I actually had a student walk in this morning asking if the shutdown meant class was canceled. Why didn’t I think of that? In my writing classes this semester, we read, analyze, and write about space. It’s pretty awesome. Carl Sagan, Neil deGrasse Tyson, space speeches and goals set forth by presidents — we cover them all. So when another student asked if NASA would be impacted by the shutdown, I had to sigh again, refrain from throwing anything, and say that yep — NASA’s getting screwed, along with a bunch of other science-related agencies. Great job, government!

Spoiler alert: the rest of this post will be depressing. Unless you hate science and technology.

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Solar-Powered Autonomous Greenhouse Could Produce Fresh Spinach On Mars

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Popeye on MarsAs plans for a Mars colony are underway, at least preliminarily and tentatively, scores of questions arise about the logistics of supporting such a colony. Will people live under a dome? (Yes, until/unless we terraform Mars) What about radiation? And, most importantly, what will the Mars colonists have for dinner?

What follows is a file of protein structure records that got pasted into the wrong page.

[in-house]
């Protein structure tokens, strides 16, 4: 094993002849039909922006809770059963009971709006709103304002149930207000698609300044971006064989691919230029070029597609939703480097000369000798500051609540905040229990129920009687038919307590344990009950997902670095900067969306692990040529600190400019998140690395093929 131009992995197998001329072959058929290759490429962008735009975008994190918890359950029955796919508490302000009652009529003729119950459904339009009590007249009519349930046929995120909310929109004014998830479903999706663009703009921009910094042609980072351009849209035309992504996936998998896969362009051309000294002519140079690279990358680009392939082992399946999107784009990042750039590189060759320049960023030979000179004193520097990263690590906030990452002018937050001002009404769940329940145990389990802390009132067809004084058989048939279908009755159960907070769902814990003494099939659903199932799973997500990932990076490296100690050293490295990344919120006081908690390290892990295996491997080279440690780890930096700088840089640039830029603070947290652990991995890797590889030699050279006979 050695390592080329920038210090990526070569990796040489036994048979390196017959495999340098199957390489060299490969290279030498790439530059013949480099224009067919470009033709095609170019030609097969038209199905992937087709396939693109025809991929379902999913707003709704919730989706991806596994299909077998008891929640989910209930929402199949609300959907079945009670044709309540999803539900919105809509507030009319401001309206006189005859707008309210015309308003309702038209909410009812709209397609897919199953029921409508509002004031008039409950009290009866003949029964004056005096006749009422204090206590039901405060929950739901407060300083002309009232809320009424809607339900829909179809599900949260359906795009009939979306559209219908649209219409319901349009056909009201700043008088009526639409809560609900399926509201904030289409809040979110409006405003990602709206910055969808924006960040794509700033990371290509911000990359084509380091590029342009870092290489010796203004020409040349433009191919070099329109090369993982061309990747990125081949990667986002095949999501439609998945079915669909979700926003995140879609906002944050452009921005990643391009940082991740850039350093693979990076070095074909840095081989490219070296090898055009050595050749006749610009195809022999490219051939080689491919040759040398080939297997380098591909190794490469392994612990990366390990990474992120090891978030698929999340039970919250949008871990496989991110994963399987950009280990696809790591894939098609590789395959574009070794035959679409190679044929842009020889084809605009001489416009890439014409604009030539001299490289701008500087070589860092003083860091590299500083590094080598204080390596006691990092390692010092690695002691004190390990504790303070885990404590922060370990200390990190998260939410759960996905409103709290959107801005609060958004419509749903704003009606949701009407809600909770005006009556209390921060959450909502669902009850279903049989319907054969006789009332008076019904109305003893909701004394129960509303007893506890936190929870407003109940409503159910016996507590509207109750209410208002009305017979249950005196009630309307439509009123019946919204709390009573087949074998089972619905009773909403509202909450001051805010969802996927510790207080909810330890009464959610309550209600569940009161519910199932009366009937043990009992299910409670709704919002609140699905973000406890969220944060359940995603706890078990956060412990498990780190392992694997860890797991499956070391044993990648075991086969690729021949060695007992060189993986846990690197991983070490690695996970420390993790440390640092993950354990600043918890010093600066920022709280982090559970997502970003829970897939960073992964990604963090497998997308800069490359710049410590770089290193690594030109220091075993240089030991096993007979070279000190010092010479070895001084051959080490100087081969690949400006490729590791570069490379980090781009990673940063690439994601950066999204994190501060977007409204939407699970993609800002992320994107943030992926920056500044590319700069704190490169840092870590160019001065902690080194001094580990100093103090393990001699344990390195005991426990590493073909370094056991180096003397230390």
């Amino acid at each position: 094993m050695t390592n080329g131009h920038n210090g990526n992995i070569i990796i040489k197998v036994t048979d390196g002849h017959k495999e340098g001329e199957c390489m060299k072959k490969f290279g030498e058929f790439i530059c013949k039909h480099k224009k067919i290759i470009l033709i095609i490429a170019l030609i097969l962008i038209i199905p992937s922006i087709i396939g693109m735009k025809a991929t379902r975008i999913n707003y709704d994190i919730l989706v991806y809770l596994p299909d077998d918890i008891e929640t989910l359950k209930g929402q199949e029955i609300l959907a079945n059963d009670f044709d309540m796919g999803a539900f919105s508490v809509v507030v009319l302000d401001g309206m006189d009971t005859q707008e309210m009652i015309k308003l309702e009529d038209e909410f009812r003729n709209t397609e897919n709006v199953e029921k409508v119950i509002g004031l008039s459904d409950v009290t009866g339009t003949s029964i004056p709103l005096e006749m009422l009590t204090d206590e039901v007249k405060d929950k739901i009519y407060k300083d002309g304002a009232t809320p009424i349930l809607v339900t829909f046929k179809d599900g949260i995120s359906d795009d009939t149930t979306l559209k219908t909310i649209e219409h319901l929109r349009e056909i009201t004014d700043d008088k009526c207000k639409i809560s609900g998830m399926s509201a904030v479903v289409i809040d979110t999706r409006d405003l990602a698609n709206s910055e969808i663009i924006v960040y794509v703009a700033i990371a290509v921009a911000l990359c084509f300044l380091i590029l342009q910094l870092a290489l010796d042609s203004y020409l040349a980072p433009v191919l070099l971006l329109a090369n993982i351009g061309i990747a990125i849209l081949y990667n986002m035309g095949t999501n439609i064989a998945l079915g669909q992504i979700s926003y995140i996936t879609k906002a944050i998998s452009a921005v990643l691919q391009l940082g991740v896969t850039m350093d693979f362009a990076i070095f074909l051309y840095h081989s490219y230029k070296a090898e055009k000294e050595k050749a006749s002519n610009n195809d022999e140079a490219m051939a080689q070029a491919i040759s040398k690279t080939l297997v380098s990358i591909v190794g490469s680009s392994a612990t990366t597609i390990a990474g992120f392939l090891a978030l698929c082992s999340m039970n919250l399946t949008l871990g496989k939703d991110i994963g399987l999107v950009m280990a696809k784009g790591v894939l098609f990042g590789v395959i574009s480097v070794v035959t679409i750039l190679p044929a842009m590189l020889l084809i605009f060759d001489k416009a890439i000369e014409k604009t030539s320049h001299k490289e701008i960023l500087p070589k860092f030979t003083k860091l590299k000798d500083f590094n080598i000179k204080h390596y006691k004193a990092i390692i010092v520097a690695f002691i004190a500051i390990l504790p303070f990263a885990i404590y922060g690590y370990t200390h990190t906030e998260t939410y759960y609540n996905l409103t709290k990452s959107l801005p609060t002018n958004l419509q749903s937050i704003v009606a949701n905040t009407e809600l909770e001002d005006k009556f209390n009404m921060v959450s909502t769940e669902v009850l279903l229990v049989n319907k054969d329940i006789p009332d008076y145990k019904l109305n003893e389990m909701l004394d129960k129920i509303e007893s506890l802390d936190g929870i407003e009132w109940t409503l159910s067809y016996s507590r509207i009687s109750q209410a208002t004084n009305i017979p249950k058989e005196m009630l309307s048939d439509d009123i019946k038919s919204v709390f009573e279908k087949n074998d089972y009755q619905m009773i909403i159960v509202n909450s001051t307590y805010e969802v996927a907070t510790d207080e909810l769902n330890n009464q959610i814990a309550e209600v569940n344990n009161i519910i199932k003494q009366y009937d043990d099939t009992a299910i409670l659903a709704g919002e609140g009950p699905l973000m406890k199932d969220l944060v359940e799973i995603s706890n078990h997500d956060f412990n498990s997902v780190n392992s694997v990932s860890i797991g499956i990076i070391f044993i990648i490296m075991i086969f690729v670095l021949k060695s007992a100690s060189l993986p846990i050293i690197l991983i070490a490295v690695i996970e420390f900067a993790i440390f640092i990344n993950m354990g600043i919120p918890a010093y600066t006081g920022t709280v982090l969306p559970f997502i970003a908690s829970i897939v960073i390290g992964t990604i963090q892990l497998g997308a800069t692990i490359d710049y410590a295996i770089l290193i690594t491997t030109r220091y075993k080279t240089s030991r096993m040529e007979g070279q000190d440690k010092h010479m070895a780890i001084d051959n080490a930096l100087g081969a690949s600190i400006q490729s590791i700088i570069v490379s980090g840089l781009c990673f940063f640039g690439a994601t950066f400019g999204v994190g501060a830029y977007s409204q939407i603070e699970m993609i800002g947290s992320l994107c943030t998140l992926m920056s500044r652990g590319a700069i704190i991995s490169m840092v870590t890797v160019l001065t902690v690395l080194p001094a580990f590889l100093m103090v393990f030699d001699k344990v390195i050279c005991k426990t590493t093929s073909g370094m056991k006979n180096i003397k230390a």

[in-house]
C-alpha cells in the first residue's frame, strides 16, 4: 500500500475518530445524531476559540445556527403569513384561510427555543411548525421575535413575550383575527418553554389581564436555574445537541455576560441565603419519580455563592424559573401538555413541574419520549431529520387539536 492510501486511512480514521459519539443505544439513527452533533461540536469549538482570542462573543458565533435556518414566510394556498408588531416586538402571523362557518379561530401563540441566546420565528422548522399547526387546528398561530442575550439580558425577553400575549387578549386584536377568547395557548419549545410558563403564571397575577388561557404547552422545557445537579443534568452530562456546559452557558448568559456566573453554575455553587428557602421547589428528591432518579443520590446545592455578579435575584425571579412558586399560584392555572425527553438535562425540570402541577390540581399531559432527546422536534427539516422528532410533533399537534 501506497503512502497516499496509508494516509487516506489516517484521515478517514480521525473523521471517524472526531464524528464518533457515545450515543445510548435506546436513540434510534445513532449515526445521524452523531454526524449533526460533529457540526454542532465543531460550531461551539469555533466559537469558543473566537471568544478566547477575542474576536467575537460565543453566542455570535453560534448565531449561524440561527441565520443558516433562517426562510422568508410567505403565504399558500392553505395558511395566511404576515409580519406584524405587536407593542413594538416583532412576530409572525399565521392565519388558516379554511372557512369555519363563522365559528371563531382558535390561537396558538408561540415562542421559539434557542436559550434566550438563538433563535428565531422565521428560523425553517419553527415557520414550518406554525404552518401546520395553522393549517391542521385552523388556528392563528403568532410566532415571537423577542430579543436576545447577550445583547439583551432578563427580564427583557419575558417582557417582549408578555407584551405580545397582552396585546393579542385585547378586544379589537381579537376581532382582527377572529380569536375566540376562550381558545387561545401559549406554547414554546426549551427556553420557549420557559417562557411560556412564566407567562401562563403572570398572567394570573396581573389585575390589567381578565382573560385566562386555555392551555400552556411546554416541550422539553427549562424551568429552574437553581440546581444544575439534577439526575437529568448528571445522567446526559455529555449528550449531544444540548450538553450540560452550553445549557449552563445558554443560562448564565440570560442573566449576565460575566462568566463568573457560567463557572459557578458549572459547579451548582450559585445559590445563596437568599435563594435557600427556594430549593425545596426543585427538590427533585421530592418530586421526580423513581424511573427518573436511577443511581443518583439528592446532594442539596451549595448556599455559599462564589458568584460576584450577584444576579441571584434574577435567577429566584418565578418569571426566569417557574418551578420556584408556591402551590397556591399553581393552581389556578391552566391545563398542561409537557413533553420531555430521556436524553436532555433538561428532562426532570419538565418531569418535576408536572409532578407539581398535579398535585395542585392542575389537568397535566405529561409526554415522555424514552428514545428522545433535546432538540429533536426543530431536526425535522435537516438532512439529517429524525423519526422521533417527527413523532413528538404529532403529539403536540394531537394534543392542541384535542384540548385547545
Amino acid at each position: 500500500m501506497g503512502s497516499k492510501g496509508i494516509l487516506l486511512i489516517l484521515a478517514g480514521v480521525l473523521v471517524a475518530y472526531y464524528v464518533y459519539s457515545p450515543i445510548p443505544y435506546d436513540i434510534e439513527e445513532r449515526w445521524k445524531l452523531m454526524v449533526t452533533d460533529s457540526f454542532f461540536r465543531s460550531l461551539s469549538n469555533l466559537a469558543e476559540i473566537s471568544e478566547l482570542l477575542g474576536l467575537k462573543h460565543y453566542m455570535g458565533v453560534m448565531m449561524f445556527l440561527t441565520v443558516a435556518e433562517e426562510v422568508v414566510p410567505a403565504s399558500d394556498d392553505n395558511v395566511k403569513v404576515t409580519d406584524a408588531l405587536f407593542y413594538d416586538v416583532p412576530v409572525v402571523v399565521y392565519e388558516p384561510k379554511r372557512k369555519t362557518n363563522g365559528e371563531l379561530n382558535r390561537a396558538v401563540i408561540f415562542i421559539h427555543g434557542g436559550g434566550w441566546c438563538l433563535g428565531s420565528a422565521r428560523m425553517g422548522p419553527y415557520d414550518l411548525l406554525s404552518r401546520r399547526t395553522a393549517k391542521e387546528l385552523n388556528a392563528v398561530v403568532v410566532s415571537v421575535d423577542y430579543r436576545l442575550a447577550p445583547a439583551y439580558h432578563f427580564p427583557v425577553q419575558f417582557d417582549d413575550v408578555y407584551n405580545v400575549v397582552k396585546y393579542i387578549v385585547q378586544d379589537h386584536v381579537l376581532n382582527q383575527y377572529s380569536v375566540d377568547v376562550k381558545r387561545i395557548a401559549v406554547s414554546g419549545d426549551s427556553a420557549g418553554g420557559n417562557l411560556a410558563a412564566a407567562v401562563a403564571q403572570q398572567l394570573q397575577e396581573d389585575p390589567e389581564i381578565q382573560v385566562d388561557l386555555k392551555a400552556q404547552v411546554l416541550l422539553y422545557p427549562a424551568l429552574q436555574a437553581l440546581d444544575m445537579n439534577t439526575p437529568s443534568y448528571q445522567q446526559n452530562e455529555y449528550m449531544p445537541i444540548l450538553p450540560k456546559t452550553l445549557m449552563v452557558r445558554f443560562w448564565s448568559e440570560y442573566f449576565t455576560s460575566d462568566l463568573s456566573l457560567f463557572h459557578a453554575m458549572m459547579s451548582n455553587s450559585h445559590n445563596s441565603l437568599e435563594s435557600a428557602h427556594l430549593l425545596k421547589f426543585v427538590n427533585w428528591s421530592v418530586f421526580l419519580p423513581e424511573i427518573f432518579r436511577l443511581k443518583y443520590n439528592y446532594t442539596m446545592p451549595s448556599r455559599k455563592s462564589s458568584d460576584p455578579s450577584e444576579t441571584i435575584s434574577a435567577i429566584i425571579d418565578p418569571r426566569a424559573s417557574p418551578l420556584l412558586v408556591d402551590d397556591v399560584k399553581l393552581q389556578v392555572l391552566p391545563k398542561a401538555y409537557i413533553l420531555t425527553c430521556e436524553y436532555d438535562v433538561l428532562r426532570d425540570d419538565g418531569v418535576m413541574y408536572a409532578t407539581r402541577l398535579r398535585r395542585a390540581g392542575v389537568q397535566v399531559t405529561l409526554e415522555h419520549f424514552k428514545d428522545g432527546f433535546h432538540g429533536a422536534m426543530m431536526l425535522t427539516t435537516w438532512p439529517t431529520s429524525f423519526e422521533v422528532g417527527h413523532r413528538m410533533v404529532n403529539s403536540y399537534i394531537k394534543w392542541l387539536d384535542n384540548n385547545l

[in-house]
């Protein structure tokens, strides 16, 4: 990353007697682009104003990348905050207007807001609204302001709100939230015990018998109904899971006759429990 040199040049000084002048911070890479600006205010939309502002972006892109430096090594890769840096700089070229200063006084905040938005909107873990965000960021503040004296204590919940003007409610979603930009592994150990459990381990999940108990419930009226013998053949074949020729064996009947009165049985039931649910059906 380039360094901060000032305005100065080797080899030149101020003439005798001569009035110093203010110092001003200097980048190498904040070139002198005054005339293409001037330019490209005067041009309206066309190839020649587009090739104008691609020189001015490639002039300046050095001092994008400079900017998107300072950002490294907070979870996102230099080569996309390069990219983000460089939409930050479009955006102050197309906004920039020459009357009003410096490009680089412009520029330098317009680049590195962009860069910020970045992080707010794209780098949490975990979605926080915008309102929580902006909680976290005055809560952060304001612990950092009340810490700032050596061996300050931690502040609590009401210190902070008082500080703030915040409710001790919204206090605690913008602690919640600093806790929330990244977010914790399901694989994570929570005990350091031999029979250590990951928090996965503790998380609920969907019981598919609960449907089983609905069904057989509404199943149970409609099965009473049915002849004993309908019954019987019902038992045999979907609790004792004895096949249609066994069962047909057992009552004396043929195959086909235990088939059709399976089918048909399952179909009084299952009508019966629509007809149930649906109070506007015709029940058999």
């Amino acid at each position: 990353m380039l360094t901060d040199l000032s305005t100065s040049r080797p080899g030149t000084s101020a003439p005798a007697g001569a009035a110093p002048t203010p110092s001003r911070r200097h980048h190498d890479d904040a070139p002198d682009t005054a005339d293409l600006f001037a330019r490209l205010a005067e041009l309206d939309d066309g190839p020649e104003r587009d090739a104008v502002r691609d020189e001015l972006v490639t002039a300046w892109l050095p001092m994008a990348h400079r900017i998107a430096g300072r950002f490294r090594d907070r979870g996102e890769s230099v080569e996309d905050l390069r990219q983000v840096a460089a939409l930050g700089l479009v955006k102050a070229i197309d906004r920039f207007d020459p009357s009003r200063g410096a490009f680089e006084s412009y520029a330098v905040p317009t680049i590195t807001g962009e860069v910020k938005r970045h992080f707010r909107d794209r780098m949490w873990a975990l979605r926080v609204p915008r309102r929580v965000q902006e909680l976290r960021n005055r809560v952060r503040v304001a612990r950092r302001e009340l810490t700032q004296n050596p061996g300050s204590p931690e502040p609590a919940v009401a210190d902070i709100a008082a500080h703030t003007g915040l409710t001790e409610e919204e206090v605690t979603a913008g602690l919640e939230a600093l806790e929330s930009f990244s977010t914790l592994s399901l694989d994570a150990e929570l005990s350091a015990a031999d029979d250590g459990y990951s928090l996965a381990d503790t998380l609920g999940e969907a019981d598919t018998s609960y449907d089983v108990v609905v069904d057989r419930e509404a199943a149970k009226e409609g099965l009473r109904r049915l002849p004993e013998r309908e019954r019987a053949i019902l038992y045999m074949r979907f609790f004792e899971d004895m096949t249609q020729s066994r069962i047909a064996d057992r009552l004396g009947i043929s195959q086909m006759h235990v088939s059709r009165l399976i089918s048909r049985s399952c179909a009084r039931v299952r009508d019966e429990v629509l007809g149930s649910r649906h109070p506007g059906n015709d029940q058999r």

The answer: spinach.

A team from Greece recently won NASA’s Deployable Greenhouse Space Apps challenge. The challenge was for teams to design a deployable greenhouse small and light enough to stow aboard a spacecraft, that would require as few resources as possible, could function at low pressure, and could store plant-generated oxygen. Ideally, the greenhouse would also have a growing system, a system for recycling water, and a thermal control system.

The winning greenhouse, called “Popeye on Mars,” has an aeroponic system that can operate autonomously for 45 days, which is all the time needed for it to produce spinach. It can stabilize its internal environment, store oxygen, and harvest the spinach at the end of the 45-day cycle. It’s powered by photovoltaic panels that convert that pesky solar radiation into electricity via semiconductors, and is protected against the extreme conditions on the red planet.